Photo by JJ BIRKY

WITH WILLOW JADE, running this weekend as part of the Fertile Ground festival, Portland Playhouse joins the Trek in the Park crew in catering to what appears to be a permanent and deep-rooted part of our civic psyche: a willingness to wallow in some really geeky shit. Willow Jade's proud declaration of nerdery? "There is no substitute for authentic role-playing."

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Doug (Patrick Oury) is a mopey D&D fan who's just moved back home from Seattle after failing in his attempt to become a professional Dungeon Master. He returns to find that his mom has rented out his apartment to a couple: middle-aged Clinton (Ben Plont) and Clinton's much younger girlfriend... or cousin... or something, a pretty girl named Willow Jade (Lincoln high schooler Jazzi Mason).

Basement-dwelling nerds are a cliché because they exist, and Hunt Holman's script comes near to betraying some tenderness for characters who turn to escapism because they're unhappy with their lives. But we're not quite allowed to pity Doug and his friends—that'd be no fun at all, and Willow Jade is, first and foremost, a lot of fun. Patrick Oury is hilarious as Doug, resisting the temptation to play his hapless nerd character as a straight Napoleon Dynamite knockoff (although one can see the effort it costs him, at times). The script reveals a familiarity with the world of American cheese sandwiches and 20-sided dice, and Portland Playhouse embraces their inner nerds with costume flourishes like a Hulk backpack and Return of the Jedi T-shirt.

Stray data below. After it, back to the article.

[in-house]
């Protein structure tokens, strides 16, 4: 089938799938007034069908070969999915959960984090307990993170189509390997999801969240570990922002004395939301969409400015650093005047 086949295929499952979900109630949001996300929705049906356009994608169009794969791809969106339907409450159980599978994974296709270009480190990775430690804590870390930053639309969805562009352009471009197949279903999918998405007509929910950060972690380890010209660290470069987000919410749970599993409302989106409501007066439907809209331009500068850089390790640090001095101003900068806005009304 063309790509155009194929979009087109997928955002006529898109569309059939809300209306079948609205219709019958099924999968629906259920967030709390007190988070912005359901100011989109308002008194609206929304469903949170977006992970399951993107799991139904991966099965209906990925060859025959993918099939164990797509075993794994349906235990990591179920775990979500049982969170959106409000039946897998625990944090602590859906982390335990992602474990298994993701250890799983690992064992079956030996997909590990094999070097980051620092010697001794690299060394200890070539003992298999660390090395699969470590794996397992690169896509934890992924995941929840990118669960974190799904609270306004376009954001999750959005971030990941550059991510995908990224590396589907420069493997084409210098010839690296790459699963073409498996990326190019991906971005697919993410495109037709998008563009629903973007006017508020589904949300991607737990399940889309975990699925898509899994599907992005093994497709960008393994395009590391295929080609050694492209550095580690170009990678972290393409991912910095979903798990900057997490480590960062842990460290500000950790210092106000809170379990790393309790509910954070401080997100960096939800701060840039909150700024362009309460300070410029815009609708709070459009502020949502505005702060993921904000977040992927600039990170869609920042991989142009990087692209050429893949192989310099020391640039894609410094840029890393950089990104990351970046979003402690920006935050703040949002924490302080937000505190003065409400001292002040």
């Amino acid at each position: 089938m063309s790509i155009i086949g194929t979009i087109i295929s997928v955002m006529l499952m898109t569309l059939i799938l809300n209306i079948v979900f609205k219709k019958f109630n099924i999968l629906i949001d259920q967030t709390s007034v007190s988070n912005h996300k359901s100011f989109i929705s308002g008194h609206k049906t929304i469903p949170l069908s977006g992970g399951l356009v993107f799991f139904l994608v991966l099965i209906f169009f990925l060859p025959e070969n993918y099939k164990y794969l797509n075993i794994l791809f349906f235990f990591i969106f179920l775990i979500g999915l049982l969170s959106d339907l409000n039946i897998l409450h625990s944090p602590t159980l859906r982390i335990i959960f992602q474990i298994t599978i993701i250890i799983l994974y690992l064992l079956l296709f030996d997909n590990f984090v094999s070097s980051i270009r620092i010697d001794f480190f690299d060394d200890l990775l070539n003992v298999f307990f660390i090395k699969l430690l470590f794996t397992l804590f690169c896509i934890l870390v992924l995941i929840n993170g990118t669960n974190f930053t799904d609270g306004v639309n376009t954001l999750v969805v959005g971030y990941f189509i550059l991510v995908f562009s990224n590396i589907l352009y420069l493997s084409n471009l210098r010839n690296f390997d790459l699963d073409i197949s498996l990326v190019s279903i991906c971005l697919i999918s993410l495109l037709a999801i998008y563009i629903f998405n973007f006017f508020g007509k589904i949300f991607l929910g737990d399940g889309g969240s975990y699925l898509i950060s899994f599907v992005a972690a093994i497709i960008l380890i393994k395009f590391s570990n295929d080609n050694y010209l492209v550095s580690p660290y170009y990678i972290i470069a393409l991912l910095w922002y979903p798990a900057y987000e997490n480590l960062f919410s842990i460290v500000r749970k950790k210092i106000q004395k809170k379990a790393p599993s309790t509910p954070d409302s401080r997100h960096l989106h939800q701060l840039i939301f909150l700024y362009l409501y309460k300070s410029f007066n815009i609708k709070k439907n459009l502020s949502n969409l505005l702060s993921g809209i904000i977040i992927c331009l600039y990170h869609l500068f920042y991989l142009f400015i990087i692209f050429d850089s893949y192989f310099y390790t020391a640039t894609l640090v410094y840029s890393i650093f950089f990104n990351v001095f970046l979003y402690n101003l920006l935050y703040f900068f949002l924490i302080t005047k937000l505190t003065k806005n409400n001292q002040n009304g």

Whether a satirical nod to the romantic ineptitude of your stereotypical nerd, or a manifestation of said ineptitude on the part of a presumably fairly nerdy playwright, the show does run into female trouble: Doug suspects that Willow Jade is actually a high school girl who ran off with her best friend's dad, leading to a whole lot of speculation about (A) which of Doug's band of loser friends has slept with Willow and (B) whether that makes them statutory rapists. (This subplot was particularly weird at a recent Sunday afternoon, when a group of girls from Lincoln were in the audience.) In addition to an underaged hottie, Holman gives us a bitchy-and-kinda-slutty mom, and a slutty-and-kinda-bitchy wife, neither of whom are given half the depth of the show's male characters. Such objections pale, though, in comparison to the epic, bloody, and hilarious orc battle that concludes the show—feminist objections aside, sometimes you just gotta go with it.

Other shows in the Fertile Ground Festival this week; see for tickets.

SexyNurd and Tandem—Two back-to-back comedy shows; the first about a nerd with rock star aspirations, and the second, a comedic exploration of a relationship from the co-founders of Curious Comedy. Curious Comedy Theater, 5225 NE MLK, Fri & Sat; SexyNurd at 7:30 pm, Tandem at 9 pm, $15/show

bugged (a shadow play)—A shadow puppet show drawn from science fiction, graphic novels, and silent movies. Presented as a double feature with Theory 1: Dance's light that lingers. Blackfish Gallery, 420 NW 9th, Sat Jan 30, 8 & 10 pm, $12

Carnies: A Musical Work in Progress—A musical about the history of the traveling carnival, presented by Action/Adventure (with a cast that includes Mercury Food Editor Patrick Alan Coleman). Someday Lounge, 125 NW 5th, Sun Jan 31, 8 pm, $7